Lancaster's rugby journey since the World Cup has been as good as he could have hoped. Two-and-a-half years ago, as he was arriving on these shores, he spoke about his hopes to put the experience with England to good use, and to grow as a coach. So traumatic was that experience that it sounded a bit like saying you hoped your life would be richer for having been turfed out on the street.

Coaches losing their jobs is a regular occurrence, but Lancaster's circumstances were unique. He could have been forgiven for not going out the door again never mind putting on another tracksuit. It has been a remarkable comeback. So how would be score himself out of 10?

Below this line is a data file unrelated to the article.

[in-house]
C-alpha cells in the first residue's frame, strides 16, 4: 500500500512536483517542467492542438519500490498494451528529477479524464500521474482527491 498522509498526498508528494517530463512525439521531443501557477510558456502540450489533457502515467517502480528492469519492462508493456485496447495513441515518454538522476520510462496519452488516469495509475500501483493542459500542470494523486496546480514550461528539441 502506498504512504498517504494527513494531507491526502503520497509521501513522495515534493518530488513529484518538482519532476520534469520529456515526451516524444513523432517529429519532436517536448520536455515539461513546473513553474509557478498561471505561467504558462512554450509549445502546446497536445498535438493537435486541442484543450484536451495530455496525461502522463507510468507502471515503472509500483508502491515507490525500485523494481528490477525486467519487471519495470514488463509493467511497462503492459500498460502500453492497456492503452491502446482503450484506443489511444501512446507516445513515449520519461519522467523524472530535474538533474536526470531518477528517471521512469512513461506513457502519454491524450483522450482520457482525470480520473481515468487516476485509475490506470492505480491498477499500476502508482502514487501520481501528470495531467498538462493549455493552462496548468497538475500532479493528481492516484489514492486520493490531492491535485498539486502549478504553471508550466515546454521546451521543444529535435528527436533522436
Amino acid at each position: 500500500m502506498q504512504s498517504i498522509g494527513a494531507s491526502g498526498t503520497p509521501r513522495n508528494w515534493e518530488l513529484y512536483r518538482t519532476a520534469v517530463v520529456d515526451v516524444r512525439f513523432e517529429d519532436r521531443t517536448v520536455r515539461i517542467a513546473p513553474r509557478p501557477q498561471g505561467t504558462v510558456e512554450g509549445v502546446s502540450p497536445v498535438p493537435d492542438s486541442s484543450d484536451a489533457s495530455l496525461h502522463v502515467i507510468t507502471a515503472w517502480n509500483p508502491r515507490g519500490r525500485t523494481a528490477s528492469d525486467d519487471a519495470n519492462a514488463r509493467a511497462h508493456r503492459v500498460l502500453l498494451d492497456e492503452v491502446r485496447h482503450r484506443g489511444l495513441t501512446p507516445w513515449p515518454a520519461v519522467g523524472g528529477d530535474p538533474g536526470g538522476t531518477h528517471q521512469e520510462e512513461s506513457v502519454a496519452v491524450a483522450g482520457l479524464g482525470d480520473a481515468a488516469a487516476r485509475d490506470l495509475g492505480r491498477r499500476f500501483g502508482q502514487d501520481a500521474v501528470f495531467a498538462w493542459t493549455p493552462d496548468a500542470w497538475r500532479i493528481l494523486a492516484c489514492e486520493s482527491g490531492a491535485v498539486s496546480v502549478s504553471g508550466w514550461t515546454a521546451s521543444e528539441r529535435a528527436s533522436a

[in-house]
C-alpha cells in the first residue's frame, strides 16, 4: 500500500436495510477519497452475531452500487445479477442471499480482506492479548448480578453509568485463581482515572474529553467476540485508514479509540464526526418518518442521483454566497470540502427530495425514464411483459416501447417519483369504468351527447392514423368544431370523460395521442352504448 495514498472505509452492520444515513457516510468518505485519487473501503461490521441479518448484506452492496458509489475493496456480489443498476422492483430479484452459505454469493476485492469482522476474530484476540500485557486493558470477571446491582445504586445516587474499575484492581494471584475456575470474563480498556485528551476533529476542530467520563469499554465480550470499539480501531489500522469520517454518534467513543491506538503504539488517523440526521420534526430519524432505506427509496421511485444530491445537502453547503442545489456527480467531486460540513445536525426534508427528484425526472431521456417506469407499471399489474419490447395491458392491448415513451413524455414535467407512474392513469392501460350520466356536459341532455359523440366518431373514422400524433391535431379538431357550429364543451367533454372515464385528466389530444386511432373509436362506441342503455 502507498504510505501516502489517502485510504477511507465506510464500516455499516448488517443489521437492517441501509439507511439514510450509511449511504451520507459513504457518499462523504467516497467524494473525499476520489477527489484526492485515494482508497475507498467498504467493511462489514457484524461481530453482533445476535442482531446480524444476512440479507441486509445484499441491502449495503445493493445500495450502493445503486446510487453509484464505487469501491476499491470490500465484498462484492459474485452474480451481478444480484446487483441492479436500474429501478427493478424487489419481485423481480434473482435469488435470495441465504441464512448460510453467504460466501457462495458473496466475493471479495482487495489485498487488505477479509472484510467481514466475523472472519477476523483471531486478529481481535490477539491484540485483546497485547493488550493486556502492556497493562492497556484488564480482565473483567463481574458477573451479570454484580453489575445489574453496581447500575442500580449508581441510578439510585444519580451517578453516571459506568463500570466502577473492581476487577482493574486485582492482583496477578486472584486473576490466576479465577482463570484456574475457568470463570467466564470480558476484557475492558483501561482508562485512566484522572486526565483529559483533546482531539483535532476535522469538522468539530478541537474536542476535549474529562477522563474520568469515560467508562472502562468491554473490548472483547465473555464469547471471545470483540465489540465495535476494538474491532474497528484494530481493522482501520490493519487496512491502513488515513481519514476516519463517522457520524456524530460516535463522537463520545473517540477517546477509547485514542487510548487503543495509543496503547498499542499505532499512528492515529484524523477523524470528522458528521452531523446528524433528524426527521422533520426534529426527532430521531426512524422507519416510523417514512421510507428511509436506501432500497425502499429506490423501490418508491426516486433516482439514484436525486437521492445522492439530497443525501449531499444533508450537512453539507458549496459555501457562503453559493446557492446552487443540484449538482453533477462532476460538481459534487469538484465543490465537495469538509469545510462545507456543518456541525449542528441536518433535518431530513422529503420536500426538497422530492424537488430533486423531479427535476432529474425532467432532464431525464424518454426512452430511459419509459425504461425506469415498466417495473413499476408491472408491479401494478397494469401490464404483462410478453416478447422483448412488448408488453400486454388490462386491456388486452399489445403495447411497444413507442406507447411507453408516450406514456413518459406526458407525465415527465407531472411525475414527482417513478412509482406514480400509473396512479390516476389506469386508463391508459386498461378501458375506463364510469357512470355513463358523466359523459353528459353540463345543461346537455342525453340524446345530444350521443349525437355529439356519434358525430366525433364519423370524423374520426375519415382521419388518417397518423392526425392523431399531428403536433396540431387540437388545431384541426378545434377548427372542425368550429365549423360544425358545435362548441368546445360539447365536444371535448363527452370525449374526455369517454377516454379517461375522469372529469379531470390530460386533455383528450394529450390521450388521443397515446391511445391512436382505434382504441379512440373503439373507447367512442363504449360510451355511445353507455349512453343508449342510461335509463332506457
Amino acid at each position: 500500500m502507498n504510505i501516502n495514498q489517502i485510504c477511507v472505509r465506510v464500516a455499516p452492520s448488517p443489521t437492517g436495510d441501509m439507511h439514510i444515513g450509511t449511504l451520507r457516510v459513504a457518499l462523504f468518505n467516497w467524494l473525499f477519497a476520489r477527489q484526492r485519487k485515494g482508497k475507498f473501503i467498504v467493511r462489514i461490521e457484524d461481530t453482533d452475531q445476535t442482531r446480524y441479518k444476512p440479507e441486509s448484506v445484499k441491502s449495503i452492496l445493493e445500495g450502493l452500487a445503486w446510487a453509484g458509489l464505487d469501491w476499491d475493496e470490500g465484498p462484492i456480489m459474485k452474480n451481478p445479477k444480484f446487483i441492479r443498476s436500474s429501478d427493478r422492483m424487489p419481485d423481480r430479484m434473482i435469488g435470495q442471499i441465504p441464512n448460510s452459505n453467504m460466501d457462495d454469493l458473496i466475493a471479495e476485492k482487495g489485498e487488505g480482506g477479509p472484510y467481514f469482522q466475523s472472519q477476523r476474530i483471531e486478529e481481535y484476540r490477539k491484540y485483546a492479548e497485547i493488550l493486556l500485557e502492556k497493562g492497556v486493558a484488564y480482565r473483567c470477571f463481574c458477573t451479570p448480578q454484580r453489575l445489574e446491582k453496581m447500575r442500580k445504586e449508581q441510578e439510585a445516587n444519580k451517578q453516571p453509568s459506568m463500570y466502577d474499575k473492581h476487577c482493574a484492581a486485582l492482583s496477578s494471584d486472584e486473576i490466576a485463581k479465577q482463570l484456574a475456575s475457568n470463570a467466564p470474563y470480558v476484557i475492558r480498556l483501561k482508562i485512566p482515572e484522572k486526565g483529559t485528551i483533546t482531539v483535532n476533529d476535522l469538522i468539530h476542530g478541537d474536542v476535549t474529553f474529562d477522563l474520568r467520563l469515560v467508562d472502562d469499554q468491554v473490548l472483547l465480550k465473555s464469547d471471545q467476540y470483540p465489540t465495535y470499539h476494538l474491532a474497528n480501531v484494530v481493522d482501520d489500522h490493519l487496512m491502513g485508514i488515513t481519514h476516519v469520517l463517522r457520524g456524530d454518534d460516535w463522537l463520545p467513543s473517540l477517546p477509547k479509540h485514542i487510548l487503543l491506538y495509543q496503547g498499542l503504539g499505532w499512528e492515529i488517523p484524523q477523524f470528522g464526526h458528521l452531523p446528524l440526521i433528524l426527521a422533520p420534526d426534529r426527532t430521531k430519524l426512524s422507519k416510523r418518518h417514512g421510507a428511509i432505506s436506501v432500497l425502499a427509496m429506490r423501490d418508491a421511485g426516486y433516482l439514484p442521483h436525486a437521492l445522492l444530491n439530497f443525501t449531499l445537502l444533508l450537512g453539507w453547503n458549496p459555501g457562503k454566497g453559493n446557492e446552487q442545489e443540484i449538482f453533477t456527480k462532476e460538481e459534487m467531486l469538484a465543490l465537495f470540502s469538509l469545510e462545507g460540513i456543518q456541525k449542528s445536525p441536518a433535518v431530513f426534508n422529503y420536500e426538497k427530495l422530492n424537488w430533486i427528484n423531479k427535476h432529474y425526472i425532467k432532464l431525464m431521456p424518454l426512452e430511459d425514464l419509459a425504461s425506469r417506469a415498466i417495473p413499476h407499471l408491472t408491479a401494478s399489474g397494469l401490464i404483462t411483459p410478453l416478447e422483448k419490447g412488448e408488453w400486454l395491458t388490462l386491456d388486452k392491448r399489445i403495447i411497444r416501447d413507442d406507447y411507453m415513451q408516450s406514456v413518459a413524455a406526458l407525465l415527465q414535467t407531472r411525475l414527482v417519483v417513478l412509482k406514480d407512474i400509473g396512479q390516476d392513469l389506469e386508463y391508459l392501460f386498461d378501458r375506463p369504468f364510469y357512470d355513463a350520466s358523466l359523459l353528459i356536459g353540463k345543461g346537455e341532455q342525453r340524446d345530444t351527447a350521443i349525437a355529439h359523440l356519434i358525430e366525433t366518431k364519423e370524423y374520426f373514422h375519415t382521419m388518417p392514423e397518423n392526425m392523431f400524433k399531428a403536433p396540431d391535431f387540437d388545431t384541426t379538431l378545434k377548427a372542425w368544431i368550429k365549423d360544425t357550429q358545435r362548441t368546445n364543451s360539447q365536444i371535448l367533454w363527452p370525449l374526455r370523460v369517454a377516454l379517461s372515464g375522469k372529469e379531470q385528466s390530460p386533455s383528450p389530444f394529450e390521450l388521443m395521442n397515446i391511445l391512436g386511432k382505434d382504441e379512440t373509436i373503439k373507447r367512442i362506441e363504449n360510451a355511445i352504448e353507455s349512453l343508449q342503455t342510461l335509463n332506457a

"I wouldn't give myself a mark but I made myself a promise that wherever I would go next, I was going to make sure I was hands-on coaching again because I probably spent too much time away from doing that. You don't go to teacher training college, you don't spend nine years as a PE teacher - when you're a PE teacher, you teach five periods a day, you plan, review your session. When I drifted away from that side I was just delighted to be given the opportunity et cetera. Plus I'm also lucky that Leo (Cullen) and I share this leadership responsibility, so you can still develop leadership as well as on-field decision-making and rugby skills within the role I've got. Plus plenty of contact time. So I'm lucky really. I'm just delighted to be given the opportunity - with good players."

It has allowed him develop a side of rugby that tends to be overlooked in the modern game: chaos. Structure is important but coping when life gets in the way and structure breaks down is what separates teams at the top level. And Leinster look comfortable when the signposts fall over and they have to cross country.